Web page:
The Rationale behind the Conglomerate Incubators
We have Google with its well-known venture activities, Amazon investing every dollar earned into new businesses, and we have significant corporate venture activities. In a way, we see a pattern of these businesses turning into conglomerate incubators. Now what is all of this about? What’s the driver behind this pattern of companies increasing their early stage activities?
As I mentioned earlier, these companies could be looked at as conglomerates. However, this comparison misses an important point: there is a strategic rationale for many of their investments.
Partially these companies have to pursue these activities. Markets have changed in many ways since Warren Buffet started Berkshire Hathaway. The speed of change has increased, partially due to the decline of entry barriers. I recently wrote an article that discusses this development in more detail; using GoPro as a case study to show how success factors of businesses change as entry barriers have declined.
In order to stay competitive, companies have to adjust. Clayton Christensen’s disruption theory explained to us how established players get displaced by new entrants. As a result, today even the most traditional government official is aware of the dangers of being disrupted. Facebook acquired WhatsApp for this huge amount of money because younger people are more happy to use mobile apps like WhatsApp instead of Facebook.
Yet not only the threat of disruption drives activities in new fields. There is additional strategic logic to such investments.
One reason is that markets have become more integrated. If you think of companies such as Buzzfeed or Netflix, it’s clear that technology has become a success factor for media companies. The job board on Buzzfeed’s website doesn’t resemble the job board of the early Times Magazine. The inverse of that is that media plays a role for technology companies. When we buy consumer electronics products such as tablets, then the software and the content that it can deliver are a key factor that drives our purchase decision.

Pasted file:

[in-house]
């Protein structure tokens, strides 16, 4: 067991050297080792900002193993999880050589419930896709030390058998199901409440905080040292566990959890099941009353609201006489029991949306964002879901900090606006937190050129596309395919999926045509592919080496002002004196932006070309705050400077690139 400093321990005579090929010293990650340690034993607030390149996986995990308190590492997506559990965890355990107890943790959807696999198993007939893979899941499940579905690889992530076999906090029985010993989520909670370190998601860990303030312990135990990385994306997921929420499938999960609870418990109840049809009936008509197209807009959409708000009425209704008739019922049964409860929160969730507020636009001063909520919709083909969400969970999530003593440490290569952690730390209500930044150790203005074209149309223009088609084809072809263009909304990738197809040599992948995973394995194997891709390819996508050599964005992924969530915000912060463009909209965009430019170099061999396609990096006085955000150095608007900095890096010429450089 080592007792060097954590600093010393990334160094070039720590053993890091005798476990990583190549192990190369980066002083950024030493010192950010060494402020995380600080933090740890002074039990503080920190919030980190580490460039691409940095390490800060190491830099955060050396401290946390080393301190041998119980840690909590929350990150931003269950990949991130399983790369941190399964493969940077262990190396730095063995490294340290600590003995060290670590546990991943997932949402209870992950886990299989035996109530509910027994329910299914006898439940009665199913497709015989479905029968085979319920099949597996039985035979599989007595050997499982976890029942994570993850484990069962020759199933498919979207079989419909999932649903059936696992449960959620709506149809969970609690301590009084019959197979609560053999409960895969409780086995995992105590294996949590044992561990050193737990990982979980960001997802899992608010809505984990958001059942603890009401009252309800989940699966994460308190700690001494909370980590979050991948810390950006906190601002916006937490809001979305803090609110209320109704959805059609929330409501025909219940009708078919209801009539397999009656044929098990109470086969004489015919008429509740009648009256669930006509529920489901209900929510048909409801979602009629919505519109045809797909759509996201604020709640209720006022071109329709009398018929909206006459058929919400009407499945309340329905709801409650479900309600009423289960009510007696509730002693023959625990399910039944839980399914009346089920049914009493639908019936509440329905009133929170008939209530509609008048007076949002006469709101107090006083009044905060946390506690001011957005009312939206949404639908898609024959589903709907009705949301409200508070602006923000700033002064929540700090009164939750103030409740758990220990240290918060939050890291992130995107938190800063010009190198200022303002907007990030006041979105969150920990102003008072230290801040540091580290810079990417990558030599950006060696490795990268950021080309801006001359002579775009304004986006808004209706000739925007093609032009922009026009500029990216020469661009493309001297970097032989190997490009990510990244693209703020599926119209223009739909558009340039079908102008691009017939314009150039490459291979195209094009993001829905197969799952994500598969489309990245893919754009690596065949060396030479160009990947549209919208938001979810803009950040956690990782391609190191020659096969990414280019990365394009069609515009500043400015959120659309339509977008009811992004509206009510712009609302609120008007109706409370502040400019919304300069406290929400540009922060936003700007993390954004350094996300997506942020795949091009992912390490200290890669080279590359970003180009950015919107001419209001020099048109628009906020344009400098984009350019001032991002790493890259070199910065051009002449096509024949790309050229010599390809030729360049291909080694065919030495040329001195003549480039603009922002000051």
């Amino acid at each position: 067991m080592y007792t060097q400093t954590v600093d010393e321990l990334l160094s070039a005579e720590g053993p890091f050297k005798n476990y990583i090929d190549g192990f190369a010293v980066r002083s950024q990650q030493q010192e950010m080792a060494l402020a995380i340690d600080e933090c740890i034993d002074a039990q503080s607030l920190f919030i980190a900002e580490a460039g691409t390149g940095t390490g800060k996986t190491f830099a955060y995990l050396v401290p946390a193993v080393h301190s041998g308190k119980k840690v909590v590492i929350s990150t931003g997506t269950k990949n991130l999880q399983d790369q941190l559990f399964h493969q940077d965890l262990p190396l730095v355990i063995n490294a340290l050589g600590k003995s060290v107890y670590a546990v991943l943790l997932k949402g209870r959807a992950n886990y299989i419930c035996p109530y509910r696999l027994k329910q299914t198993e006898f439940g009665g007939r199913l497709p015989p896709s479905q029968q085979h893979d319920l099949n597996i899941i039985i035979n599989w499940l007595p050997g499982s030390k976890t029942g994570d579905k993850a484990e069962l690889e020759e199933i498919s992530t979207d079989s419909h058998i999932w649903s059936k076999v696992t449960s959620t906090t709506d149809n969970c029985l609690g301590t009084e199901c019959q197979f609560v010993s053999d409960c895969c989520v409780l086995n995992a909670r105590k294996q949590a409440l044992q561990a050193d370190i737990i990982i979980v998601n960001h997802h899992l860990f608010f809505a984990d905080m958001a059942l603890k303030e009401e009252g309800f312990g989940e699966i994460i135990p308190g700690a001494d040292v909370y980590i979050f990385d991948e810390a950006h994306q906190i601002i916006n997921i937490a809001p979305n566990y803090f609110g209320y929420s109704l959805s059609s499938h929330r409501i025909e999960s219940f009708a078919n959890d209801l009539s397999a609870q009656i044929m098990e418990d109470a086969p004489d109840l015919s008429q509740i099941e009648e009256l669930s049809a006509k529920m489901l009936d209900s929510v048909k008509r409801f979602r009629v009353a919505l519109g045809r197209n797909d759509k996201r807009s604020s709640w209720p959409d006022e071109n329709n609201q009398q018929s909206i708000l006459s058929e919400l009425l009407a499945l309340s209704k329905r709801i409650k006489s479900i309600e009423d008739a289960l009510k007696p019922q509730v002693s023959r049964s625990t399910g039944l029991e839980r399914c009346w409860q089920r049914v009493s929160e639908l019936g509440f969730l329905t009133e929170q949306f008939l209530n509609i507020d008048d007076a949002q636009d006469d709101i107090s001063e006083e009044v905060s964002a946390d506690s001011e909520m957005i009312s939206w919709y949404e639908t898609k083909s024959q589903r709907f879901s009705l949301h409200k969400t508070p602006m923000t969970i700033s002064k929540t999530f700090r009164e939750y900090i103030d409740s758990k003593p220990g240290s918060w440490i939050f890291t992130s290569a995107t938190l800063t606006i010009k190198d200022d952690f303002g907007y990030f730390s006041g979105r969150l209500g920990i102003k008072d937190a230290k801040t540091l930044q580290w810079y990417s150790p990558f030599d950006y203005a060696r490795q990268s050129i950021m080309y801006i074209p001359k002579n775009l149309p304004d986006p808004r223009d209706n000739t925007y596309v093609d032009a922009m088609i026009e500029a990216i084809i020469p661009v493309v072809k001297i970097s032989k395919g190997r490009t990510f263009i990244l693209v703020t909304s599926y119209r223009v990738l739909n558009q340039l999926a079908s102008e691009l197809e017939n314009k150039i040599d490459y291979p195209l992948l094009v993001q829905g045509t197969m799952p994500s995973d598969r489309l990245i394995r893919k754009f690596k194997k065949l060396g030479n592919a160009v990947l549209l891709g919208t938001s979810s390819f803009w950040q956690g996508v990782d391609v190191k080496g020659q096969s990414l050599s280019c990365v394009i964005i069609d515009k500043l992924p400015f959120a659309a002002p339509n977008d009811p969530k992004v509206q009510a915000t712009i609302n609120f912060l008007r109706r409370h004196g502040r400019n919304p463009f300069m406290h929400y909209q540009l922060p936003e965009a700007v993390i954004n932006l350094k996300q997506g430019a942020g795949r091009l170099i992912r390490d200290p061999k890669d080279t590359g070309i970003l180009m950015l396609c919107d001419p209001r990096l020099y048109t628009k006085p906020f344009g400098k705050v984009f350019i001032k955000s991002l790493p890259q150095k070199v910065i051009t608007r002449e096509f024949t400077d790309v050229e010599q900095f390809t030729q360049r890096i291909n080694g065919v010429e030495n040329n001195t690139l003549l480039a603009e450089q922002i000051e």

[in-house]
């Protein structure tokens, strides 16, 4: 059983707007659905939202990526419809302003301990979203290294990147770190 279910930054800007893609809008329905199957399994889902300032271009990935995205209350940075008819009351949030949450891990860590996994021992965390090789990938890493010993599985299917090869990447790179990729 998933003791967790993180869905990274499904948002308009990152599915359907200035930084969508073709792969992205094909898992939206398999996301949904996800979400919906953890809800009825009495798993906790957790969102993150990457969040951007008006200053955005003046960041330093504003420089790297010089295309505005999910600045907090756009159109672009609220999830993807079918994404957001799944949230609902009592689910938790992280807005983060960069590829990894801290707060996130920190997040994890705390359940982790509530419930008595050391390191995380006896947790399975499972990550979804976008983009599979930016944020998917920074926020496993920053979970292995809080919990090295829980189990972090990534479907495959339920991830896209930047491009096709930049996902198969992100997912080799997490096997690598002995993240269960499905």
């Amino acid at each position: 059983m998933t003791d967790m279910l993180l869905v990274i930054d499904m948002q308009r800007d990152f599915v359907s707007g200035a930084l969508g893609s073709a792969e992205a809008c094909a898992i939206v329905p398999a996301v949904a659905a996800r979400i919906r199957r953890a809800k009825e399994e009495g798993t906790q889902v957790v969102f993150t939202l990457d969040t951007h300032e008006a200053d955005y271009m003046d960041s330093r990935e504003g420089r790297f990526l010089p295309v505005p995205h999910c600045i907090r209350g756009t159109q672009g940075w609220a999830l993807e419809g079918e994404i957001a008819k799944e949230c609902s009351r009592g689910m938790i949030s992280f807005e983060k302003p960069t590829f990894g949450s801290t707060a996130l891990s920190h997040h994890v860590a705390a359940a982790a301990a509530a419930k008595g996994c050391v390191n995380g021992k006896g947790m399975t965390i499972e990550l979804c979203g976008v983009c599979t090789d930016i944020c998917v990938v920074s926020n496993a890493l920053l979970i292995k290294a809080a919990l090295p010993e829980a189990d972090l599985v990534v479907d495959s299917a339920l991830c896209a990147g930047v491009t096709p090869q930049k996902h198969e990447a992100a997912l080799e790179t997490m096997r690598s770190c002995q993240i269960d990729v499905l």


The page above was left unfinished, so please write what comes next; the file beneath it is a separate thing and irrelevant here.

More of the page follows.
Further, businesses tend to consist of ecosystems or platforms. Controlling these platforms can be critical, which is also the reason why the consumer electronics company Apple and the software / media company Google became competitors. Theirs was a competition about controlling the next platform, iOS vs. Android.
Platforms are central to even smaller markets. WordPress is a platform. Evernote is a platform on which further services are built upon. There will be a logic for companies today to invest in building the next platform.
Similarly, Amazon offers e-commerce on one side and infrastructure on the other. This sounds like two different businesses. However, every product that Amazon builds can run on its infrastructure platform, turning Amazon into its own service provider. As stated in the a16z podcast, it’s the “ultimate eat your own dog-food.”
Not every activity may turn out to be successful. But we see a common pattern that those conglomerate incubators invest in new businesses surrounding their core markets. And unlike Berkshire Hathaway’s investments, the businesses they invest in provide high growth potential combined with high uncertainty. Their success is hard to measure. It’s hard to come by a Berkshire Hathaway portfolio company that would cause as many opinionated discussions as Facebook’s acquisition of WhatsApp or as the future of self-driving cars.
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